Undoubtedly related to Bechamp is the cancer research of the notorious Wilhelm Reich (1897-1957), whose studies and conclusions concerning “bions” and “T-bacilli” derived from cancerous cells eventually landed him in an American prison where he died. My mentor Virginia Livingston (1906-1990), along with her co-workers, spent a lifetime in research preaching that cancer was caused by pleomorphic acid-fast bacteria. For more on these two physicians, see ‘Virginia Livingston: Cancer quack or medical genius?’ and ‘Dr. Wilhelm Reich: Scientific genius—or medical madman?’ on

Despite the general belief that normal, healthy human blood is “sterile,” there is more and more evidence that human blood harbors bacteria normally, both in health and disease. These bacteria have been determined to be staphylococcal, streptococcal, and corynebacteria-like pleomorphic cell wall deficient bacteria, some of which are acid-fast. For examples of direct viewing of microscopic findings of bacteria in normal blood, see Tom Detwiler’s website (

Microzymas, tissue granules and coccoids, and cell wall deficient bacteria

How are microzymas related to the bacterial theory of cancer? According to Livingston and others, the cancer germ is an intra- and extracellular bacterium that can be identified by special staining of cancerous tissue, particularly the acid-fast stain—a stain traditionally used to detect TB bacteria. Cancer bacteria are pleomorphic, some of the largest “large body forms even attaining the size of red blood cells. The most common form in tissue is the granular (coccoid) form. However, pathologists do not accept the idea that these tissue bodies are microbial in nature. The larger bodies are sometimes interpreted as “Russell bodies” of dubious origin, but never as Russell’s “parasite of cancer.” (For more on large bodies, see my online article: ‘The return of the cancer parasite.’)

Figure 1. Fite (acid-fast) stained tissue section of AIDS-related Kaposi’s sarcoma of the skin. Arrows point to a collection of variably-sized coccoid forms and granules (microzymas?) in the dermis portion of the skin. Insert shows Gram-stained Staphylococcus epidermis cultured from the tumor. Note the size and shape of the staphylococci in lab culture which appear similar to those coccoid forms seen in the tumor. Magnification x1000, in oil.

Figure 2. Tissue section of breast cancer showing a group of variably-stained extracellular coccoid forms. Compare the size of these “granules” with the size of a group of red blood cells seen in the upper right. Fite stain, x1000, in oil.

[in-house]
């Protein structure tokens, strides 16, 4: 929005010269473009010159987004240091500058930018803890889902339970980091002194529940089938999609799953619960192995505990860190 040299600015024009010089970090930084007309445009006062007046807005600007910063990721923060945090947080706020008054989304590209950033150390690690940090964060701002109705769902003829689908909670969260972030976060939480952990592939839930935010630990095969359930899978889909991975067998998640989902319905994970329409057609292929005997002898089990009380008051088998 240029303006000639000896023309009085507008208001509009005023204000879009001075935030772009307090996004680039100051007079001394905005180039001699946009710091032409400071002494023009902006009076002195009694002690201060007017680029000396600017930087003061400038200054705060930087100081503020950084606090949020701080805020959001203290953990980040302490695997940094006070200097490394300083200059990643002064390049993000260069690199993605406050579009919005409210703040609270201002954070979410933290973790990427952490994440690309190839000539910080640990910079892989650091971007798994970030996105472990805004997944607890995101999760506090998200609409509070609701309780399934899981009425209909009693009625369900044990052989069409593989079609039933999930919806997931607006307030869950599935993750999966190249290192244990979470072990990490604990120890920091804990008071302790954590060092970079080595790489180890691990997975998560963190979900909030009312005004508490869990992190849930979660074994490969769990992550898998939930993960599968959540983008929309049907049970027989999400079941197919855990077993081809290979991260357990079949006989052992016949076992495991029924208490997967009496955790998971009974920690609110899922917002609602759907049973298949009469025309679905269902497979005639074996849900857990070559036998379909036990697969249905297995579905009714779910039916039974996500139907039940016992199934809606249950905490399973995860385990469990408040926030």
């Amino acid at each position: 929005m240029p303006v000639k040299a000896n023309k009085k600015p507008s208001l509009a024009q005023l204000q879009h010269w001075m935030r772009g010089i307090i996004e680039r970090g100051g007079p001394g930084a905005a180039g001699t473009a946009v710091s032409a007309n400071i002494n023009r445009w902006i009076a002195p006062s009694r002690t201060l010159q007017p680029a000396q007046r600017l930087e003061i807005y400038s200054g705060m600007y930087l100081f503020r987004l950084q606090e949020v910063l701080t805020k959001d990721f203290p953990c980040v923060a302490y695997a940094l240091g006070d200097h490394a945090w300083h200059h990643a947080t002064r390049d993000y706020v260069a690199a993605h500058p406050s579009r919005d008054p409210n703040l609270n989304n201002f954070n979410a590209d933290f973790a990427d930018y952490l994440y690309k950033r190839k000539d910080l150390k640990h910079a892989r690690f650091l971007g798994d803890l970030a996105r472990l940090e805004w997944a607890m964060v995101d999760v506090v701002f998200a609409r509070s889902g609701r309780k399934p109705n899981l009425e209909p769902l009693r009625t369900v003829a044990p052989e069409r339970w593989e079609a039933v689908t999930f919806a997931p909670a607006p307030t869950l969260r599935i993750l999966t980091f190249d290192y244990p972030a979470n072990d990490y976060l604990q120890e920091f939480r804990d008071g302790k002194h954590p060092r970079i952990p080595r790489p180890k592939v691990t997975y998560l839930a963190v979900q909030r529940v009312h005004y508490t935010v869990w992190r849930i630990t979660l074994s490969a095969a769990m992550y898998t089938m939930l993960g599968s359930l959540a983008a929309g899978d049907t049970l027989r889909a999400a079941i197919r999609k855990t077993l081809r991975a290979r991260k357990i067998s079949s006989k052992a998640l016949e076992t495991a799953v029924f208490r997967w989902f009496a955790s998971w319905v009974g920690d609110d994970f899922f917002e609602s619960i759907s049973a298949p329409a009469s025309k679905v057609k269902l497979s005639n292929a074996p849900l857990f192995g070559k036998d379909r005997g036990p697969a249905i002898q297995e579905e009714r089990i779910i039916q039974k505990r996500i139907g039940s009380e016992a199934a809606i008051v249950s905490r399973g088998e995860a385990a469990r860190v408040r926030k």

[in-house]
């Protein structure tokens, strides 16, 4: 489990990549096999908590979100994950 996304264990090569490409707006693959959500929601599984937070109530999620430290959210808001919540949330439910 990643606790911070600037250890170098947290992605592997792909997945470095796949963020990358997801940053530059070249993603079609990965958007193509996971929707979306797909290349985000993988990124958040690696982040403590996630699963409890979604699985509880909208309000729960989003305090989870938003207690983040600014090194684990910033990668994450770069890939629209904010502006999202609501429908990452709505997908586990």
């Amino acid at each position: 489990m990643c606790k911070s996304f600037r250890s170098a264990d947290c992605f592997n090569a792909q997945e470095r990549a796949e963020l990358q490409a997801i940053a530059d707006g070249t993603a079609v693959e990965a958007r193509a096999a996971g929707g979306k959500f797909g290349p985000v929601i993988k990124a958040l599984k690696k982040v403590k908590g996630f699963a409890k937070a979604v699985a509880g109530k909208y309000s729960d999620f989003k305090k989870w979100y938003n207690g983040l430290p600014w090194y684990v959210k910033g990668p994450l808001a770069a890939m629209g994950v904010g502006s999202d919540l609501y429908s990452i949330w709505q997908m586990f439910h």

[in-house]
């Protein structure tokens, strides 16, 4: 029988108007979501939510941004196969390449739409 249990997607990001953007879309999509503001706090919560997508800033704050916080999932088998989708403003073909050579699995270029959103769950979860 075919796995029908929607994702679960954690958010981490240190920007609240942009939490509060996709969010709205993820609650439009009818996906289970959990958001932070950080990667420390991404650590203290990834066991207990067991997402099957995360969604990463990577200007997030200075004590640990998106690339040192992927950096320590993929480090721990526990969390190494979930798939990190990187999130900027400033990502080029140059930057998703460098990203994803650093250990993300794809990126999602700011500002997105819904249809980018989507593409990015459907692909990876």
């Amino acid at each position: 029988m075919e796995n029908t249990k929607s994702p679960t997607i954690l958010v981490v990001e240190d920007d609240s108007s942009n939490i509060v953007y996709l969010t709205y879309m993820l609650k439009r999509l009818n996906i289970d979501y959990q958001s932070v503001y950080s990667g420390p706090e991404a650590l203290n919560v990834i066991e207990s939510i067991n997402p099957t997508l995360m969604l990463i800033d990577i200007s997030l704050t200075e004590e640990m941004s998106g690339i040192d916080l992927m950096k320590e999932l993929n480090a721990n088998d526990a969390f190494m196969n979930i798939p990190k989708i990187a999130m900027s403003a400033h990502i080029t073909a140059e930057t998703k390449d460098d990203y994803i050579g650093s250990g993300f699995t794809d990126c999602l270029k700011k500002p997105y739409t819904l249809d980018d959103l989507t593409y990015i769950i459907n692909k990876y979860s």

Figure 3. Tissue section of prostate cancer showing a cell laden with intracellular coccoid forms. A few of the forms emanate from the cell and become extracellular. Fite stain, x1000, in oil.

Figure 4. Tissue section of Hodgkin’s disease (lymphoma) of the lung showing a cell with intracellular
granules and coccoid forms (microzymas?). Gram stain, x1000, in oil.

Figure 5. Autopsy section of connective tissue from a fatal case of Hodgkin’s disease. The coccoid forms breaking out of the cell are variably-sized (pleomorphic) and some of the largest round forms attain the size of “large bodies.” Fite stain, x1000, in oil.

If bacteria evolve from the microzymas within the cell, as Bechamp proposed, the first appearance would be the formation of granules and coccoid forms intracellularly. The following five microphotographs show examples of how these granules (microbial coccoid forms) might appear in cancerous tissue, such as in AIDS-related Kaposi’s sarcoma of the skin, breast cancer, prostate cancer, and Hodgkin’s disease (lymphoma).

Bechamp and the future of medical science

At the turn of the 21st century a remarkable acknowledgment took place. Scientists now believe that that the majority of our body cells are not human cells. On the contrary, 50% of our cells or more are estimated to be microbial cells, mostly bacteria. There are over 37 trillion cells in our bodies.

What role do our trillions of body microbes play in the chronic diseases of aging and in cancer? At present, we don’t know. We now recognize these germs are scattered in various tissues and organs of the body once thought to be sterile. And the blood contains bacteria which undoubtedly are carried to every cell in the body.

So why do doctors object so strongly when a scientist concludes that bacteria (rather than viruses) play a role in cancer? Are doctors failing to recognize bacteria in cancerous tissue? Whatever the answer, the role of bacteria in cancer will have to be settled once and for all. In the meantime we continue to ignore cancer microbe research to the detriment of the patient.

Pasteur was the genius of his day; and Bechamp’s microzymian theory and contrary views were an annoyance to the Academy. The medical establishment knew how to deal with rebels like Bechamp. His work would be ignored by the “authorities” and never cited by the “experts.” His ideas would never be taken seriously in journals and textbooks. Biomedical editors would purge his name from the pages of their scientific publications. Bechamp would quickly vanish from the annals of science. This is the way all medical rebels are silenced by the establishment.

Suggested reading

Alan Cantwell, M.D. is a retired dermatologist and cancer researcher. He is the author of The Cancer Microbe and Four Women Against Cancer, both available from See more at: